Do you currently maintain a Facebook or Twitter account? Do you have an old MySpace page somewhere out there? Did you ever post comments on online forums under your own name? If you’ve ever done these things, then you’ve left behind information that could hurt you when you run for political office.

Young people tend to be more willing to share their lives online. Those free-wheeling kids now find themselves dealing with the consequences of their previous online lives. More and more candidates today are dealing with old digital material coming back to haunt them.

Racy photos, crazy party shots, video clips, and off-the-cuff comments on social media profiles can exist for years online. When these digital artifacts are ‘discovered’, a political opponent can use them out of context (or even in context, as the case may be). This can leave candidates confronting a sticky issue.

A #political opponent can use your online content out of context. Don't give them extra ammo. via @onlinecandidate Click To Tweet

No amount of detergent can provide a digital scrubbing

Deleting online pages or accounts won’t make the information go away. A saved screen shot, a digital photograph on a hard drive or even an archived page on Wayback.org can still exist somewhere, waiting to be pop up again. Trying to delete profiles and files after they are discovered can only inflame the issue and make it seem like a candidate is trying to hide something.

Users can have a false sense of control by relying too much on privacy controls within their accounts. Consider using this rule of thumb: Consider anything that you post online will eventually be made public and could be used against you by a political opponent. If you are not comfortable with anyone now or in the future seeing certain material about you, then do not post it online.

Of course, that doesn’t prevent other people from posting about you online. In this age of viral video, you will want to keep the same rule of thumb about anything you do or say in public. After all, you don’t want to have a ‘Maccaca Moment‘.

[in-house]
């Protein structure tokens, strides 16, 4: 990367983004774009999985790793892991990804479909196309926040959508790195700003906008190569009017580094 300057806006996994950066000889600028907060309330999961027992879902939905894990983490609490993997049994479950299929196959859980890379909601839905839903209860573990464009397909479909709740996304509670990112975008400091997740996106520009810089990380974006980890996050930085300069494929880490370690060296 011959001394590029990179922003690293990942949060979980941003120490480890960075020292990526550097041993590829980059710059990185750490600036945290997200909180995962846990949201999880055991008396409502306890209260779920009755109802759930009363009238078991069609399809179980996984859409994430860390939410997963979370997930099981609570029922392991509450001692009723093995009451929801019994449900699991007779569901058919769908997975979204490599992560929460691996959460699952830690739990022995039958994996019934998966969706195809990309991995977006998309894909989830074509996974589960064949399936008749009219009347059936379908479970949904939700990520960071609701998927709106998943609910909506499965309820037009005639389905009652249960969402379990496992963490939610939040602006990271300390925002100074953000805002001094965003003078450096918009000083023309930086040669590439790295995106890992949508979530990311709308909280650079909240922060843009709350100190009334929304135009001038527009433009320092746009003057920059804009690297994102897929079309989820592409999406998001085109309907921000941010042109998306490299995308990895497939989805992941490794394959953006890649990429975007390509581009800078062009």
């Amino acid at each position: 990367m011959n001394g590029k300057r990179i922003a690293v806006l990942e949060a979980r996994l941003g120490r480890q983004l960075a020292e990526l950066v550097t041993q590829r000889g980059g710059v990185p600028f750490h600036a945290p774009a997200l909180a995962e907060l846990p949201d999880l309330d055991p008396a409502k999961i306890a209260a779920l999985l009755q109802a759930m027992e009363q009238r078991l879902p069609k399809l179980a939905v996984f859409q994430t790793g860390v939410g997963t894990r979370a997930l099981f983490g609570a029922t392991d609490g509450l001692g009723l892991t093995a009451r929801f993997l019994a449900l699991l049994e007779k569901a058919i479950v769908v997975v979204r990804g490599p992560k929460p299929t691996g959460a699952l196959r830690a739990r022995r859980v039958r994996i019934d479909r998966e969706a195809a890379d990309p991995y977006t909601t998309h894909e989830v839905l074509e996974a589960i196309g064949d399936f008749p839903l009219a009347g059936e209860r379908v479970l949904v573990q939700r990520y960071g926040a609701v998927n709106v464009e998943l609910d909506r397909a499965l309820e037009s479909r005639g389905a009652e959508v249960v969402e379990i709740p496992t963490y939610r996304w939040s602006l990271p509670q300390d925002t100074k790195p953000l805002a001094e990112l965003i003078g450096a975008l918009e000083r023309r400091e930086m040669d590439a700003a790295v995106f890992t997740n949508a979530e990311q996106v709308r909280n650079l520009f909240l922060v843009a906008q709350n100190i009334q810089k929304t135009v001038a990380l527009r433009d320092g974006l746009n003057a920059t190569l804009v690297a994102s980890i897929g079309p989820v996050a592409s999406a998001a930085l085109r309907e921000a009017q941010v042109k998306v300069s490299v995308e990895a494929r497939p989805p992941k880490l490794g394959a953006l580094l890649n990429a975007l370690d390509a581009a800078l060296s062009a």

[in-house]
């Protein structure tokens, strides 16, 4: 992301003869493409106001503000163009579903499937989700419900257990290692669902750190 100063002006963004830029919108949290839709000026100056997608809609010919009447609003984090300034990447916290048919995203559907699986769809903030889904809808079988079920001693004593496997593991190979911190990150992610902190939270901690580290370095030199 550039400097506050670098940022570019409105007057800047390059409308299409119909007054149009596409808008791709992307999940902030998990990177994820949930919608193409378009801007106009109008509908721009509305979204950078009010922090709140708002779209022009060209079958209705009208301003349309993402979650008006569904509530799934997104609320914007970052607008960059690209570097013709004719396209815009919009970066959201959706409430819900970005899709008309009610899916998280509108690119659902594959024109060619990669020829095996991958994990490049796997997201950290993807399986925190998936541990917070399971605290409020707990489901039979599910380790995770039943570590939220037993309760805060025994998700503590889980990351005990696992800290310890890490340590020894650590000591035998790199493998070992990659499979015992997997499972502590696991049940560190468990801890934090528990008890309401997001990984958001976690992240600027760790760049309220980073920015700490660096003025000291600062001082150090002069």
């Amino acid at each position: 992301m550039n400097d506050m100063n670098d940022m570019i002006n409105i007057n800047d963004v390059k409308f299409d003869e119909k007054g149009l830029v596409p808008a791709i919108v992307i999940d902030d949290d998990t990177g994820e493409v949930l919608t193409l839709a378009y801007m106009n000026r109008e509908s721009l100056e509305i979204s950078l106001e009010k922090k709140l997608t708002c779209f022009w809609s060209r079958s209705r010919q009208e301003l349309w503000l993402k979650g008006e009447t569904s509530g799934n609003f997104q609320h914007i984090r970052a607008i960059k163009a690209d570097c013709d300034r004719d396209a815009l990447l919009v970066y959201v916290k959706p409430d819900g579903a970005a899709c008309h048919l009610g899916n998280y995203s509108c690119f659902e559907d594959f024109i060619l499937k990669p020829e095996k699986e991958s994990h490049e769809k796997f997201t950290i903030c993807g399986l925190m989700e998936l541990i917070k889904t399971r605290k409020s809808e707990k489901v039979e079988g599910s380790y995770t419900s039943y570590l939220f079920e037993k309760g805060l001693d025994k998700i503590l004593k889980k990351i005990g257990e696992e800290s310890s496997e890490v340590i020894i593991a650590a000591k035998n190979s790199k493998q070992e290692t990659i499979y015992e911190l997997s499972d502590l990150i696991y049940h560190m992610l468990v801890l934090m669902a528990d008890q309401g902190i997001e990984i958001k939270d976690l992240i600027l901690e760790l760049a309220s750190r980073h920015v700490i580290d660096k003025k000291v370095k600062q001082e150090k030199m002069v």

#SocialMedia Tip: If you are not comfortable with anyone now or in the future seeing certain material about you, then do not post it online. via @onlinecandidate Click To Tweet

Keep it clean going forward

There are candidates who have been able to say and do outrageous things on social media and still get elected. But that technique will probably not work for you. Politicians’ online behavior has been drawing more attention lately. In some cases, the consequences have been disastrous.

Some recent examples include:

Confront and move on

Be proactive where you can. Clean up your online presence before you announce your run for office.

There’s no sense in becoming paranoid about what hidden information may exist about you online. What’s out there is out there, and there’s no getting around it. Anything you post going forward should be reflective of you as a candidate. That might mean cleaning up slang or colloquial phrasing on posts, or updating your profile images to something more dignified.

You don’t have to change who you are, but be aware of how you present yourself to a potential voter.

If there is embarrassing material about you online, it will probably be discovered. In the end it’s best to simply confront the material and move on with more important issues.

Online Candidate clients can access our resources on cleaning up and building an online reputation. Ready to start your own online campaign? We have four campaign website packages to get your site built quickly and easily.

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